BBC Correspondent in Uganda
The halt to hostilities is to enable peace talks
Ugandan President Yoweri Museveni has announced a temporary halt to fighting in order to allow the rebel Lord's Resistance Army to hold peace talks with the government.
A statement said that from today until 15 March the military is to cease operations in two areas, Wipolo and Koyo La Logi, in Pader District in the north of the country.
The safe zone provided by the five-day ceasefire is intended to allow the LRA to make contact with religious and cultural leaders and the presidential peace team.
Last week the rebels announced a unilateral halt in hostilities.
President Museveni's announcement follows a meeting last night in Gulu involving key players.
Peace talks to end 16 years of fighting were due to take place last week but a negotiating team was prevented from meeting the rebels by the military.
The presidential peace team is currently based in Gulu and is expected to hold face to face talks with the LRA rebels very soon.
In addition President Museveni also called on the LRA to assemble in various locations in Pader and Kitgum districts.
Last year when a similar request was made, the LRA refused to assemble fearing they would be attacked.
Although the locations are different from last time, there is still a huge question mark over whether the LRA trusts the government enough to follow such instructions.
Lam Cosmos the spokesman for the Acholi religious leaders peace initiative described President Museveni's announcement as an extremely positive step.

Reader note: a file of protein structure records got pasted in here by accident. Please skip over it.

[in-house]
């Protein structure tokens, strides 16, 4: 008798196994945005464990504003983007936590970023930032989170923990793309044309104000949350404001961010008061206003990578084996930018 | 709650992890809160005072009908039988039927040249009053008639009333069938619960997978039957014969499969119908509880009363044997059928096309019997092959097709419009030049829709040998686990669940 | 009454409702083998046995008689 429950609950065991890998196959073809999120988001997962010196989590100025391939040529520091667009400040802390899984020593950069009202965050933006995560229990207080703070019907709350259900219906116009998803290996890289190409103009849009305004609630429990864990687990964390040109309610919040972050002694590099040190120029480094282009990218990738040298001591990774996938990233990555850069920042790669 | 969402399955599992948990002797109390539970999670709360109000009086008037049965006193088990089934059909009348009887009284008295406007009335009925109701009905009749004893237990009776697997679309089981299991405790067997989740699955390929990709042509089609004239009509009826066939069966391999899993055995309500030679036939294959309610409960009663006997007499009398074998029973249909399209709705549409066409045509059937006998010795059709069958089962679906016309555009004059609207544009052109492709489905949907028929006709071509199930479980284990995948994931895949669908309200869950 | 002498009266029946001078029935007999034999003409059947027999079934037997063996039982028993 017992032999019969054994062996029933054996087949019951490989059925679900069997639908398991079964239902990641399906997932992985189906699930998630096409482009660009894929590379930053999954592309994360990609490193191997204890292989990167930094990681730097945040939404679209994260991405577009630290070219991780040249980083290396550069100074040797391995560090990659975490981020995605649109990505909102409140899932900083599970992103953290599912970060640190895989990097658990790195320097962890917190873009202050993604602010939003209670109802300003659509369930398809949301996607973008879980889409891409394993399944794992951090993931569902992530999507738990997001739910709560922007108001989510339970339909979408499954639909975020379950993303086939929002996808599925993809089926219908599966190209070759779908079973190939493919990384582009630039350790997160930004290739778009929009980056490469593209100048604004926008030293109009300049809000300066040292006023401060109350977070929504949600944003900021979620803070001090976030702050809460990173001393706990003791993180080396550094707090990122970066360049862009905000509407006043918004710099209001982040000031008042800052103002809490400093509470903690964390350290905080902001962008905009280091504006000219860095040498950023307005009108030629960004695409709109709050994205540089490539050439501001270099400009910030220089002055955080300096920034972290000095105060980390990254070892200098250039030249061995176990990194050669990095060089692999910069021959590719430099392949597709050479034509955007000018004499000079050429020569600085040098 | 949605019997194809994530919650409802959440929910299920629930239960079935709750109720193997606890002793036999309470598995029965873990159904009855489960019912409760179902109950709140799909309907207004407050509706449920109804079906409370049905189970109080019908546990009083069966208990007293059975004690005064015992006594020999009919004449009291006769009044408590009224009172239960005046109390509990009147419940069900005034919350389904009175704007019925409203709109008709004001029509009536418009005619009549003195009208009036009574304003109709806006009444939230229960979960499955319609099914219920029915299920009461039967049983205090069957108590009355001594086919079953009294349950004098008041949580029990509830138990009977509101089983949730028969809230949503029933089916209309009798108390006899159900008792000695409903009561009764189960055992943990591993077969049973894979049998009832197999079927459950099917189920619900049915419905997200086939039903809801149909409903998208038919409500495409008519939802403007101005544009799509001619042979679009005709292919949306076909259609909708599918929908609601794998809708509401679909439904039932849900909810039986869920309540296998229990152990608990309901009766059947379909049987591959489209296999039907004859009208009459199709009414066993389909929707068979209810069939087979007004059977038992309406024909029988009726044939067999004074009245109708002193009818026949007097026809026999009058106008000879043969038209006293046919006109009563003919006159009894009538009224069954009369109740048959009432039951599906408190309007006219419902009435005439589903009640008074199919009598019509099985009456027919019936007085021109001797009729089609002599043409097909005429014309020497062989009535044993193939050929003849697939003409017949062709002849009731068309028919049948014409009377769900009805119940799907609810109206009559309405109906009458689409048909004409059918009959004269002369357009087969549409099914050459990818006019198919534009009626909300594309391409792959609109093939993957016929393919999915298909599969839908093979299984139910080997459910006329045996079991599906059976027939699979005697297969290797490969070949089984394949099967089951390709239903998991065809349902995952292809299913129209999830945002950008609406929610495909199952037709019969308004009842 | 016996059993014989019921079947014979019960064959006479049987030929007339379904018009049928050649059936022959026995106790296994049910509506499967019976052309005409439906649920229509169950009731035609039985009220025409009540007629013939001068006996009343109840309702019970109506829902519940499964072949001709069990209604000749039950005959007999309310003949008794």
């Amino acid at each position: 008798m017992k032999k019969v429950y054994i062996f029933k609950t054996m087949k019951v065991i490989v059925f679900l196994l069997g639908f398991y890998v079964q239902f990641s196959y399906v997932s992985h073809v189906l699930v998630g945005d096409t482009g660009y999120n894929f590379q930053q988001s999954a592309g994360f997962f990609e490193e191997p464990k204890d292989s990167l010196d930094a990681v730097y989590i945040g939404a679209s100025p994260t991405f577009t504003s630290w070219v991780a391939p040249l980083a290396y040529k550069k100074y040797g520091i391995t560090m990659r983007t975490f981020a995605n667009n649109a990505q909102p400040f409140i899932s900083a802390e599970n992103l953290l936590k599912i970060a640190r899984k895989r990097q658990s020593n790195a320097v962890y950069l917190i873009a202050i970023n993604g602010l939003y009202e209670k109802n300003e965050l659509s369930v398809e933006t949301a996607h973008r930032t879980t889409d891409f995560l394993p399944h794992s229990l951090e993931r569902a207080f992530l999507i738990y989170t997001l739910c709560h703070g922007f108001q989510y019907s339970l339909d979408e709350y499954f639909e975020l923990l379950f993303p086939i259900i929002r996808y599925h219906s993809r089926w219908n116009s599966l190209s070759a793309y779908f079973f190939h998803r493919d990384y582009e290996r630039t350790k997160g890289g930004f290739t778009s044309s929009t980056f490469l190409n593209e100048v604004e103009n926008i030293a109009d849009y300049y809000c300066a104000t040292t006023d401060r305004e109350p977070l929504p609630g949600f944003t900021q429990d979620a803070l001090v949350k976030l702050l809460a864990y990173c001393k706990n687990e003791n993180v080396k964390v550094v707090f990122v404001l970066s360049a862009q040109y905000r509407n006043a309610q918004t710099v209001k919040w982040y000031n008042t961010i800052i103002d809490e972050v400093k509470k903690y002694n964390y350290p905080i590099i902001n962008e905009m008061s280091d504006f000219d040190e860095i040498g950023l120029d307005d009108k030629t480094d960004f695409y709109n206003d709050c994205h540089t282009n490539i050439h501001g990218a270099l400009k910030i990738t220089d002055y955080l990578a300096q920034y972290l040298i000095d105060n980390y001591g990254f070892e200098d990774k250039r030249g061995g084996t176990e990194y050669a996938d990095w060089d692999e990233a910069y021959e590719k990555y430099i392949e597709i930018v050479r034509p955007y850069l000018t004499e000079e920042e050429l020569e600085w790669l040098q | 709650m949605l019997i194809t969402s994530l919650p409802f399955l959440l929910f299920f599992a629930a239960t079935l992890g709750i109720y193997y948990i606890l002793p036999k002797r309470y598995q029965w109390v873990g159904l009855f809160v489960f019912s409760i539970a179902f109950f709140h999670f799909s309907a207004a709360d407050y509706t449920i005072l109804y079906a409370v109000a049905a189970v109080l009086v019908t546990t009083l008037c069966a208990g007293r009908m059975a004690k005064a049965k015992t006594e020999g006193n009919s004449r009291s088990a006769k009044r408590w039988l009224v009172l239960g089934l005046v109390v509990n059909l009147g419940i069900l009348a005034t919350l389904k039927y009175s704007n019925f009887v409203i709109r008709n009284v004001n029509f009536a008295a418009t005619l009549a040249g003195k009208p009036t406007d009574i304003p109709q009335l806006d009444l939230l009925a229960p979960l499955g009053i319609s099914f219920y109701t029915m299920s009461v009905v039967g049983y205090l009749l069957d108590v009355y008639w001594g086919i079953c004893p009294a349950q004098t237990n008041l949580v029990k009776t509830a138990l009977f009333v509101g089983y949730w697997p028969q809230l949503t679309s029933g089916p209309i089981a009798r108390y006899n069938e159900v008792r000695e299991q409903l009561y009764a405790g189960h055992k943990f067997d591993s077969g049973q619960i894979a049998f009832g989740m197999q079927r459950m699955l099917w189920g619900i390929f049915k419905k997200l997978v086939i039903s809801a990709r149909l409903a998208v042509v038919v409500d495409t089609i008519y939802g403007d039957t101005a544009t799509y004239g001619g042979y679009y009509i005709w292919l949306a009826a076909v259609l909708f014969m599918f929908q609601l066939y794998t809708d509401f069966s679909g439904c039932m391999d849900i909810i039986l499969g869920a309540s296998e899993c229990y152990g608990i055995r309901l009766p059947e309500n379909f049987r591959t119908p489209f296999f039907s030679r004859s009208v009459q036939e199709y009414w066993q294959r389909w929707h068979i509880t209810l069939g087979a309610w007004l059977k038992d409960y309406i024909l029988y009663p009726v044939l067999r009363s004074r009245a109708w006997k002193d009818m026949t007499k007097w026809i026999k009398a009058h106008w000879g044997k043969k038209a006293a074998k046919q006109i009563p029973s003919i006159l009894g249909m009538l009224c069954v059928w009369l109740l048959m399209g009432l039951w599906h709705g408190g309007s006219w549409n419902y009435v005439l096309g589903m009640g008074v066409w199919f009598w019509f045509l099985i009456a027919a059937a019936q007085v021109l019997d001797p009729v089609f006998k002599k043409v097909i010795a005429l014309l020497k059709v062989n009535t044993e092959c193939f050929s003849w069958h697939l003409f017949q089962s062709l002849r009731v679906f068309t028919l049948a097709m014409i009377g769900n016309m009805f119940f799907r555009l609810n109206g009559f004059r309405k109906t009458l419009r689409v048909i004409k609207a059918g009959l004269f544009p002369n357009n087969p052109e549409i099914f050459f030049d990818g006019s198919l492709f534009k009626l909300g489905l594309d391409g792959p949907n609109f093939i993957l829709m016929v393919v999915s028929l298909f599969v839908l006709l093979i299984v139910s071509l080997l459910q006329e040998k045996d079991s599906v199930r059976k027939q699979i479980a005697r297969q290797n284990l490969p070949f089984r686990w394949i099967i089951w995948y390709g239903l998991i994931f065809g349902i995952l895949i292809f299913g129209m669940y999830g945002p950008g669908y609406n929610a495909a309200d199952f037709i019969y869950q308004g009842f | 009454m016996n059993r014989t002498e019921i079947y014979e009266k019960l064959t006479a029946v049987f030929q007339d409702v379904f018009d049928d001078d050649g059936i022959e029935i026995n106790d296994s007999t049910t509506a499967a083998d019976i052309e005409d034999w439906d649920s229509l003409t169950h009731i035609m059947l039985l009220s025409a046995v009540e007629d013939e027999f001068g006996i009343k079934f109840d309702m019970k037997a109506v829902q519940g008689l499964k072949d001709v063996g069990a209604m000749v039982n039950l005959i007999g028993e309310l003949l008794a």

Mr Cosmos said he was travelling to Pader District this afternoon in order to physically pass on the president's statement to the LRA.
He said the difficult task will be convincing the rebels that the call to assemble in certain areas is not a trap.
MP Okumu Reagan who is a member of the president's peace team also welcomed today's statement and said he trusts the military to stick to the pledges as the order has come from the president - the overall commander of the army.
There have been accusations by peacemakers in the north that some members of the military are gaining financially from the war and are therefore against peaceful efforts to end it.
Museveni may now want to end the war through talking
Monday's statement also advised the LRA to notify the government of their movement to the areas so that safe passage can be arranged.
The statement said that this was in order to ensure that no confusion arises.
However with so little trust between the LRA and the government it seems unlikely that the rebels will pass on specific information about their movements at this stage.
But in an indication that he is warming to the idea of ending the war via talking rather than shooting, President Museveni over the weekend reiterated that he is willing to pardon LRA leader Joseph Kony and his top commanders under an amnesty if they give up their rebellion.